Louis Alphonse de Bourbon

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Louis Alphonse de Bourbon (2006)

Louis Alphonse Gonzalve Victor Emmanuel Marc de Bourbon, duc d'Anjou - ( Spanish Luis Alfonso Gonzalo Víctor Manuel Marco de Borbón y Martínez-Bordiú, duque de Anjou ; born April 25, 1974 in Madrid ) is a Spanish prince, who is dynastically the oldest of the entire house is the Capetian . However, as a result of his grandfather and father's renunciation, he did not become King of Spain.

Since January 30, 1989 he has been claiming to be head of the "House of France" of the Bourbon dynasty , in competition with the French House of Orléans .


Louis is the second son of Alfons Duke of Anjou and Cádiz (1936-1989) and his wife María del Carmen Martínez-Bordiú y Franco, granddaughter of the Spanish dictator Francisco Franco . His parents' marriage was divorced in 1982 and church annulled in 1986. On February 7, 1984, his older brother, Francisco (* 1972), died in a car accident, and his father was killed in a skiing accident in Colorado on January 30, 1989 .

Since the death of his father in 1989, he has been regarded by some of the French monarchists as a pretender to the French throne; he takes on this theoretical dynastic role, contrary to the will of the Spanish king, with some self-confidence. King Juan Carlos I of Spain declared the Spanish title Duke of Cádiz , which Louis Alphonses father had received in 1972 from his grandfather-in-law, the dictator Franco, as not hereditary, which is why Louis Alphonse is not allowed to use it. Louis Alphonse, for his part, spoke out against moving Franco from his monumental mausoleum.

Louis Alphonse studied economics in Philadelphia at the University of Pennsylvania and worked for BNP Paribas in Madrid for several years , since 2005 for the Bank Banco Occidental de Descuento in Venezuela, later in New York and finally again in Madrid. In addition to Spanish, he also has French citizenship, as his paternal grandmother was French.

On November 6, 2004, Louis Alphonse married the Venezuelan María Margarita Vargas Santaella in La Romana . No member of the Spanish royal family took part in the wedding of the self-proclaimed "Duc d'Anjou". Their daughter Eugenia was born on March 5, 2007 in Miami , Florida . She was baptized on June 3, 2007. On May 28, 2010, twin sons Louis, Duke of Burgundy, and Alphonse, Duke of Berry, were born in New York, and Prince Henri, Duke of Touraine, was born on February 1, 2019.

Dispute over seniority in the "House of France"

After the death of Henri III. Jules de Bourbon, prince de Condé , in 1709 transferred the "Sun King", Louis XIV. , The rank of "first prince of the blood" - and thus the right to inheritance in the event of the extinction of his own French descendants - to his nephew Philippe II. Charles de Bourbon, duc d'Orléans (1674–1723) and his descendants. One of the king's grandchildren, the founder of the Spanish Bourbon-Anjou line , inherited the Spanish throne from the Habsburgs in 1700, but only on the condition that there was never a personal union with France; In 1713 this Spanish grandson, Philip V , declared an express renunciation of the throne for France in the Treaty of Utrecht , thus establishing the “House of Spain” of the Bourbons.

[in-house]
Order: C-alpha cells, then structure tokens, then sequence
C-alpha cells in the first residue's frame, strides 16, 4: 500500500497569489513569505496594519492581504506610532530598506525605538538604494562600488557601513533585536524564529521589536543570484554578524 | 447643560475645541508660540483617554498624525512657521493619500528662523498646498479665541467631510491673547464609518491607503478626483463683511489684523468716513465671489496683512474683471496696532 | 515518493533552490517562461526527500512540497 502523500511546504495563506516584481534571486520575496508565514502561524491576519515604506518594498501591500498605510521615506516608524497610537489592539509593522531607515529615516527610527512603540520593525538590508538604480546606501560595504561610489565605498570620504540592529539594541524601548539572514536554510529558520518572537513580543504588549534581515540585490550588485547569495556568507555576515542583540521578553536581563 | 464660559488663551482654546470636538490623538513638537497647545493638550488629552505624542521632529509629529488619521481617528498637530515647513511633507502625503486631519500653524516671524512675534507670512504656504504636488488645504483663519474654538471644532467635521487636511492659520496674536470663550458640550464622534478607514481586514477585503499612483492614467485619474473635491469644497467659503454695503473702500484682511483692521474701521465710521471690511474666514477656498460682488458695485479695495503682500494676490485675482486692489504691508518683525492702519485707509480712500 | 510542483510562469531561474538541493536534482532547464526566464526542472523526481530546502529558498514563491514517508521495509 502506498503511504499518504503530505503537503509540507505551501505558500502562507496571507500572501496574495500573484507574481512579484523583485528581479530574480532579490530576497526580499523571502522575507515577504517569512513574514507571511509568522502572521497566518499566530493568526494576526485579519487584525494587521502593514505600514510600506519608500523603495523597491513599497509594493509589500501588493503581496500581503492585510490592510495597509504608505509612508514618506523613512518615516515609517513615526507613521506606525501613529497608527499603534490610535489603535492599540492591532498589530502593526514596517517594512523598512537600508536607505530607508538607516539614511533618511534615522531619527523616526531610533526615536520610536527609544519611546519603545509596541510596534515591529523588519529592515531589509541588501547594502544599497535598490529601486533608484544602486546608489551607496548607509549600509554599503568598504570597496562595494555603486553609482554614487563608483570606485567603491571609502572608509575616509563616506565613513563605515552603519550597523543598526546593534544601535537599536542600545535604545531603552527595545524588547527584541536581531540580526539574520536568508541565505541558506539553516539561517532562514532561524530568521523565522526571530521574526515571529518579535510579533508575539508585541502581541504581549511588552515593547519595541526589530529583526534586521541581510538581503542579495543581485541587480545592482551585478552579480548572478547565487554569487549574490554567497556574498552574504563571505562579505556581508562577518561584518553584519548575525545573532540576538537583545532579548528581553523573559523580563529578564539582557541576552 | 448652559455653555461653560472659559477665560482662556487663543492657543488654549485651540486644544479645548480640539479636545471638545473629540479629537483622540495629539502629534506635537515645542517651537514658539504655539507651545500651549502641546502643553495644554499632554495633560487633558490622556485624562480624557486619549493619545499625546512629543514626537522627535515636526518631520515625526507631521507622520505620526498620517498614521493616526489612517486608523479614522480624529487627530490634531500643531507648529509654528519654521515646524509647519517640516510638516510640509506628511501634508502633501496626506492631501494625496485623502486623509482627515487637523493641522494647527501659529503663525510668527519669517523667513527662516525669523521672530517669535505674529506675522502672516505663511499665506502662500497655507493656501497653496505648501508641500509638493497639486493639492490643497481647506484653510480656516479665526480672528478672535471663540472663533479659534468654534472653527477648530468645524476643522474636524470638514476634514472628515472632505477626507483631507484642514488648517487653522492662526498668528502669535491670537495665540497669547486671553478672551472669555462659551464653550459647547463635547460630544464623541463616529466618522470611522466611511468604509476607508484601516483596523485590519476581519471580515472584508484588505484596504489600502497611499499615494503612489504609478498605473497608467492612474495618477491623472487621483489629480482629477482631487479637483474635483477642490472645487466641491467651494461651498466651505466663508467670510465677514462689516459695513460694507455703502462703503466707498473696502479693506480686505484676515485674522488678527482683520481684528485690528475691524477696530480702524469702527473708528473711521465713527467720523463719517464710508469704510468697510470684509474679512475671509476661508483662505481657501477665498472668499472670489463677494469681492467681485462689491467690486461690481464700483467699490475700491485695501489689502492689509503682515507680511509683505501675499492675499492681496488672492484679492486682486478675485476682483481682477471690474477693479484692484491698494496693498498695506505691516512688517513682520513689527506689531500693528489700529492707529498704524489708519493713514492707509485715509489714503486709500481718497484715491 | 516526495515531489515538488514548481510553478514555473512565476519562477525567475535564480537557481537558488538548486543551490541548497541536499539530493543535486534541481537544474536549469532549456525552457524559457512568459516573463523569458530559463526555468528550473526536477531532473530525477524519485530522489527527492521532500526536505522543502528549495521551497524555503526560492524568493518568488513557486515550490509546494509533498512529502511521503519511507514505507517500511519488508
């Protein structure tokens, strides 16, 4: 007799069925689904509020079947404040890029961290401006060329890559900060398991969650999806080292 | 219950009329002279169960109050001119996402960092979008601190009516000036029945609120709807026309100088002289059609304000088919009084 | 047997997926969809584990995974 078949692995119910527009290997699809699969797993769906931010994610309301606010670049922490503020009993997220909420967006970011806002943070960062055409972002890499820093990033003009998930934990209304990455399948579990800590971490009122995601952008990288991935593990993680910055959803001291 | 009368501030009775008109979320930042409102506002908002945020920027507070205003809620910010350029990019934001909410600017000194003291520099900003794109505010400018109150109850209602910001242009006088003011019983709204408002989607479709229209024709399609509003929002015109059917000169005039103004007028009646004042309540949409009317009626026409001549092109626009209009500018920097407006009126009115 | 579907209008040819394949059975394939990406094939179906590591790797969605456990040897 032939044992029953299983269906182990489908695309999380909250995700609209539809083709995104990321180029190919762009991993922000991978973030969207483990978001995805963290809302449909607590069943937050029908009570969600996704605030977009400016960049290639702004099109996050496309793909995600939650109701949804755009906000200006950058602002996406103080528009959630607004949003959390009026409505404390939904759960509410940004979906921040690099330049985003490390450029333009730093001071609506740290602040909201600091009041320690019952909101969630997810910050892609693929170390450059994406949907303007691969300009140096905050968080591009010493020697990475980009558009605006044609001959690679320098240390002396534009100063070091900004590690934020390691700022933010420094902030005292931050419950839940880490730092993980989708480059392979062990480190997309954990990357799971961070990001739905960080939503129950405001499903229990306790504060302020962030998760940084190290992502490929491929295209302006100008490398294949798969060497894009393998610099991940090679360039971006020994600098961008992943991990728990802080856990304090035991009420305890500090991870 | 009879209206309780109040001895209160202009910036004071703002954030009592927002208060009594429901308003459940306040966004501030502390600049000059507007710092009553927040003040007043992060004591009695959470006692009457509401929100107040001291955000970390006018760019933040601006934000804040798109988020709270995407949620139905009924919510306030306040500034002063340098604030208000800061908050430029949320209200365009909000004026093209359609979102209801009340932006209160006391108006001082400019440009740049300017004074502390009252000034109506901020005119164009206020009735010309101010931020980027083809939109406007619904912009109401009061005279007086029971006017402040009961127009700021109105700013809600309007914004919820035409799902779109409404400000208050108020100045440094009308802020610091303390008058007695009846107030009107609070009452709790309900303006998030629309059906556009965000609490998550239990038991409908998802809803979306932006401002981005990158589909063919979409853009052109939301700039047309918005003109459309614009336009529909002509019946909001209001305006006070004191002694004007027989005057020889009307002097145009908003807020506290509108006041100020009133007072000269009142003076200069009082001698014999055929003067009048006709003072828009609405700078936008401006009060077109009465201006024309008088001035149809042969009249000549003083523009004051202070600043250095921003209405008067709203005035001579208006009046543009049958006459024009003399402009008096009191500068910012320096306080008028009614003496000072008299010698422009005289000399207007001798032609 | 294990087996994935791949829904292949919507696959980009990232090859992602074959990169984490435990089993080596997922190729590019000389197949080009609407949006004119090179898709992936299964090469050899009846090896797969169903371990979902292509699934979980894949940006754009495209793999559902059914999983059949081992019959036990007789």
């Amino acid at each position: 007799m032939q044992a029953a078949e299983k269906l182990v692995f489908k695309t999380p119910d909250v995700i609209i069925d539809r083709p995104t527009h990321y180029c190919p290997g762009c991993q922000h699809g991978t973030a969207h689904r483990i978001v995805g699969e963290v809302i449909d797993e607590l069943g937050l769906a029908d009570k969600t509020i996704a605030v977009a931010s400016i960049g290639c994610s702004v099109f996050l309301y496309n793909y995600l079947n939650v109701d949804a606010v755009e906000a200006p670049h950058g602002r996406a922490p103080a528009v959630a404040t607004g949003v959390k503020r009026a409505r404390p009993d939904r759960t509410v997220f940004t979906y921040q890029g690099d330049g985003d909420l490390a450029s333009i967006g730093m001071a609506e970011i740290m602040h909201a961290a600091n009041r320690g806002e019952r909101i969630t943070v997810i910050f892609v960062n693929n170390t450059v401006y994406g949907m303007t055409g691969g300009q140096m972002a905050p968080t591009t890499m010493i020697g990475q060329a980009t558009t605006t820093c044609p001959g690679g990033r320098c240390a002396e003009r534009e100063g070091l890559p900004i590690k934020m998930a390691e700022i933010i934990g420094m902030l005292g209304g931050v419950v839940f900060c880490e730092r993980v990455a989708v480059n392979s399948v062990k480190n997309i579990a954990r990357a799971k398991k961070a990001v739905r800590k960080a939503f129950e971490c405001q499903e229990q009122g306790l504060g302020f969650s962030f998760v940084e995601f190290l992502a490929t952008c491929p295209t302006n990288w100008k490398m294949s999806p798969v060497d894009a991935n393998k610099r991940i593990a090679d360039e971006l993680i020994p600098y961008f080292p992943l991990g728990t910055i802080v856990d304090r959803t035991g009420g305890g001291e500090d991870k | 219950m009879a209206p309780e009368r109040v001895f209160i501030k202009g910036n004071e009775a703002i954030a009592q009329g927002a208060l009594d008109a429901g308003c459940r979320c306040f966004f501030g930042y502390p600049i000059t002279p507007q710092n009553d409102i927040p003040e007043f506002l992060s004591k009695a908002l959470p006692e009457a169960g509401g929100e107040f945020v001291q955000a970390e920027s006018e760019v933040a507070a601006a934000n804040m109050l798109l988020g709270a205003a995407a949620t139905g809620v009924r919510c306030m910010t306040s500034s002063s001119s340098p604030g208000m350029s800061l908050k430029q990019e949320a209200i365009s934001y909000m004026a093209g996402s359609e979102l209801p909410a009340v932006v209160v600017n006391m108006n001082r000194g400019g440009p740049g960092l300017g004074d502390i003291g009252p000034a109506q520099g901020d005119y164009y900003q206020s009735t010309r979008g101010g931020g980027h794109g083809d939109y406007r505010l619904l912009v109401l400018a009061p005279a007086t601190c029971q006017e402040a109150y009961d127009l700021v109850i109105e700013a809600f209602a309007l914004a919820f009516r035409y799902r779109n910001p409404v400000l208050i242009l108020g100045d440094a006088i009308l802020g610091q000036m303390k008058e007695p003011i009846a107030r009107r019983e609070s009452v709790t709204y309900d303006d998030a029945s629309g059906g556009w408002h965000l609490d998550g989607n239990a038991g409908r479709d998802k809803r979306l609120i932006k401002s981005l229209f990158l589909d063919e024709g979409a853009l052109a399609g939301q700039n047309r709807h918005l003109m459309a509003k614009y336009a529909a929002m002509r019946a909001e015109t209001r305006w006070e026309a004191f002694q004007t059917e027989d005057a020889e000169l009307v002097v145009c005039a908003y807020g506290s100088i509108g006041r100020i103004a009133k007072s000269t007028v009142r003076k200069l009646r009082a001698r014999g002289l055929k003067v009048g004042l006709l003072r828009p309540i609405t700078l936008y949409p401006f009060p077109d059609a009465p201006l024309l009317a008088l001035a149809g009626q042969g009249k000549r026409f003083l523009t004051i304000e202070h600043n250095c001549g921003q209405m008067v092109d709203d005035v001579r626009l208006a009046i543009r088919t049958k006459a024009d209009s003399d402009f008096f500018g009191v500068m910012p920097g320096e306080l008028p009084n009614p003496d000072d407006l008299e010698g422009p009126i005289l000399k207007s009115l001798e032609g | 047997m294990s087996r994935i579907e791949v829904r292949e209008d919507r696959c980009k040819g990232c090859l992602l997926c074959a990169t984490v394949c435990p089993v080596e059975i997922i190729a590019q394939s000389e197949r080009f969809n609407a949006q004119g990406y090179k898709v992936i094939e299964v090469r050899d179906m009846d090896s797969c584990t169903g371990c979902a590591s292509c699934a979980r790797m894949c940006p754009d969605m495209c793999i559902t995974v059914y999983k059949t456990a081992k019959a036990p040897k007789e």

If the great grandson and successor of the Sun King, Louis XV. , died without a male heir from his line (and there was no such thing between 1713 and 1729), then Philippe II. d'Orléans, who took over the reign of the Child King according to the will of the Sun King, and subsequently his son Louis I. d'Orléans inherited the throne - unless the Spanish line had possibly revoked its renunciation and started (and won) a war of succession. To prevent this, the regent led the war of the Quadruple Alliance against Bourbon Spain from 1717-1720 .

But it was not until 1883, after several revolutions, republics, restorations and Bonaparte empires, that the French descendants of the Sun King died out of the direct royal line of the Bourbons with the childless Count of Chambord . The Legitimists recognize since the Bourbons of the line of Anjou (the Spanish Bourbons) as a pretender to the French throne. Since the founder of the Spanish Bourbons was a grandson of Louis XIV, but the Orléans line only descends from a brother of the Sun King, the Bourbon-Anjou are more closely related to the royal line of the Ancien Régime than the younger Bourbon line of the House of Orléans , which, however, occupied the throne in France with the "citizen king" Louis-Philippe I from 1830 to 1848. Louis-Philippe had only received this from Parliament because he had renounced a re-establishment of the absolute monarchy "by the grace of God" and accepted a constitutional monarchy and the other achievements of the French Revolution , symbolized by the tricolor , including the old royal line was never ready until its extinction in 1883. From 1886 to 1950, all Bourbons were banned from France.

From the standpoint of the legitimists, who adhere to the monarchy “by the grace of God” and reject the compromises of the “citizen-king”, the Bourbon-Anjou - viewed purely genealogically - take the place of the Bourbon-Orléans as the first princes of the blood ; consequently, they deserve the legitimate succession of the main line.